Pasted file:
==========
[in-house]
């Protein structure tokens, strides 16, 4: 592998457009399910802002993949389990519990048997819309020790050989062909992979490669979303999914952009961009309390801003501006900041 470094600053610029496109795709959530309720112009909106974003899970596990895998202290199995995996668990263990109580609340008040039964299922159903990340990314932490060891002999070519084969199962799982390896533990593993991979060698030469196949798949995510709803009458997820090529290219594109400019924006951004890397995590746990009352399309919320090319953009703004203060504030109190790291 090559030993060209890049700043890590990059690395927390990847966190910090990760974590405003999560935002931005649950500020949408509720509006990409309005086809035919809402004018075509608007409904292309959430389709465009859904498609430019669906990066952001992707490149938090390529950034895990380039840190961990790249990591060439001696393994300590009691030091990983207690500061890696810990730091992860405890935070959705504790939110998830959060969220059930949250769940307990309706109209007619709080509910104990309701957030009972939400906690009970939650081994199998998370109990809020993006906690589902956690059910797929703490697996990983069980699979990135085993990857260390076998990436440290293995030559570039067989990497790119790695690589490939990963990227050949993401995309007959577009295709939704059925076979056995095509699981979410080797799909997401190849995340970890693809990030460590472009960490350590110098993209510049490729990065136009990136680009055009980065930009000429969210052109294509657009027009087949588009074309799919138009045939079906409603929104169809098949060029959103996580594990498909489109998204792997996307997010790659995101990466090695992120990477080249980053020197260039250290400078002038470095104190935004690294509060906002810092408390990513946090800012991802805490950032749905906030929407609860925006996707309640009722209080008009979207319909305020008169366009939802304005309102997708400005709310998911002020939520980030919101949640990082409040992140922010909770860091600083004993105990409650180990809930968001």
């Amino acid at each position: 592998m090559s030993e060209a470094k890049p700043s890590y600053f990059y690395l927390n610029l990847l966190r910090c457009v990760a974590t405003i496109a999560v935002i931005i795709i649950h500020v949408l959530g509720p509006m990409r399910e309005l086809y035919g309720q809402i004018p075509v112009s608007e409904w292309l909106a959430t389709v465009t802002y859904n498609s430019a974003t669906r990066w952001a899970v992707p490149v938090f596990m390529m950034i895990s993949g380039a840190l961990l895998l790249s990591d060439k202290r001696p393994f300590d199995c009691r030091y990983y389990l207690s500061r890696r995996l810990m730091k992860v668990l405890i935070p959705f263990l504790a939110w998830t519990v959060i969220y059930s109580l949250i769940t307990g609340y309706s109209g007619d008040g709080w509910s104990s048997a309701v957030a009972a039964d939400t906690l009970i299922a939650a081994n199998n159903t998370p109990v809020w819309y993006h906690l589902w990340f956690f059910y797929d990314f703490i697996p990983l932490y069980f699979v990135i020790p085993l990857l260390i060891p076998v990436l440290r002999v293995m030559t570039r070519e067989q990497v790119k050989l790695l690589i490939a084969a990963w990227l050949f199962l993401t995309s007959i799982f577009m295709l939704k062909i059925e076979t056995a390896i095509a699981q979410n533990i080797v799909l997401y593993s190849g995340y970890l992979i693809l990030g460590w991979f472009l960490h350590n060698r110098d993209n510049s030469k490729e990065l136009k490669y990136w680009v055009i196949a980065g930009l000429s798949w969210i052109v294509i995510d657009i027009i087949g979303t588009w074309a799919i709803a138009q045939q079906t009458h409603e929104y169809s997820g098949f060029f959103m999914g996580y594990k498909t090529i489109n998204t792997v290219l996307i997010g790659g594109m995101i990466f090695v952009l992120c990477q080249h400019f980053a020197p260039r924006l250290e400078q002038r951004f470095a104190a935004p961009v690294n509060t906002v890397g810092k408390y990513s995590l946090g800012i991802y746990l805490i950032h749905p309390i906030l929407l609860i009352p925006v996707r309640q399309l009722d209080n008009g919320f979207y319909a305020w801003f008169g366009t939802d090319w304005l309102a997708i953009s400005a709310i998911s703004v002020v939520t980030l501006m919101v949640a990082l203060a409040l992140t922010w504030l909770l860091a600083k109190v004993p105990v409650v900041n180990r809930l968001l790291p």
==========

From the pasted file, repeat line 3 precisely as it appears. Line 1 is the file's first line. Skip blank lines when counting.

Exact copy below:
């Amino acid at each position: 592998m090559s030993e060209a470094k890049p700043s890590y600053f990059y690395l927390n610029l990847l966190r910090c457009v990760a974590t405003i496109a999560v935002i931005i795709i649950h500020v949408l959530g509720p509006m990409r399910e309005l086809y035919g309720q809402i004018p075509v112009s608007e409904w292309l909106a959430t389709v465009t802002y859904n498609s430019a974003t669906r990066w952001a899970v992707p490149v938090f596990m390529m950034i895990s993949g380039a840190l961990l895998l790249s990591d060439k202290r001696p393994f300590d199995c009691r030091y990983y389990l207690s500061r890696r995996l810990m730091k992860v668990l405890i935070p959705f263990l504790a939110w998830t519990v959060i969220y059930s109580l949250i769940t307990g609340y309706s109209g007619d008040g709080w509910s104990s048997a309701v957030a009972a039964d939400t906690l009970i299922a939650a081994n199998n159903t998370p109990v809020w819309y993006h906690l589902w990340f956690f059910y797929d990314f703490i697996p990983l932490y069980f699979v990135i020790p085993l990857l260390i060891p076998v990436l440290r002999v293995m030559t570039r070519e067989q990497v790119k050989l790695l690589i490939a084969a990963w990227l050949f199962l993401t995309s007959i799982f577009m295709l939704k062909i059925e076979t056995a390896i095509a699981q979410n533990i080797v799909l997401y593993s190849g995340y970890l992979i693809l990030g460590w991979f472009l960490h350590n060698r110098d993209n510049s030469k490729e990065l136009k490669y990136w680009v055009i196949a980065g930009l000429s798949w969210i052109v294509i995510d657009i027009i087949g979303t588009w074309a799919i709803a138009q045939q079906t009458h409603e929104y169809s997820g098949f060029f959103m999914g996580y594990k498909t090529i489109n998204t792997v290219l996307i997010g790659g594109m995101i990466f090695v952009l992120c990477q080249h400019f980053a020197p260039r924006l250290e400078q002038r951004f470095a104190a935004p961009v690294n509060t906002v890397g810092k408390y990513s995590l946090g800012i991802y746990l805490i950032h749905p309390i906030l929407l609860i009352p925006v996707r309640q399309l009722d209080n008009g919320f979207y319909a305020w801003f008169g366009t939802d090319w304005l309102a997708i953009s400005a709310i998911s703004v002020v939520t980030l501006m919101v949640a990082l203060a409040l992140t922010w504030l909770l860091a600083k109190v004993p105990v409650v900041n180990r809930l968001l790291p």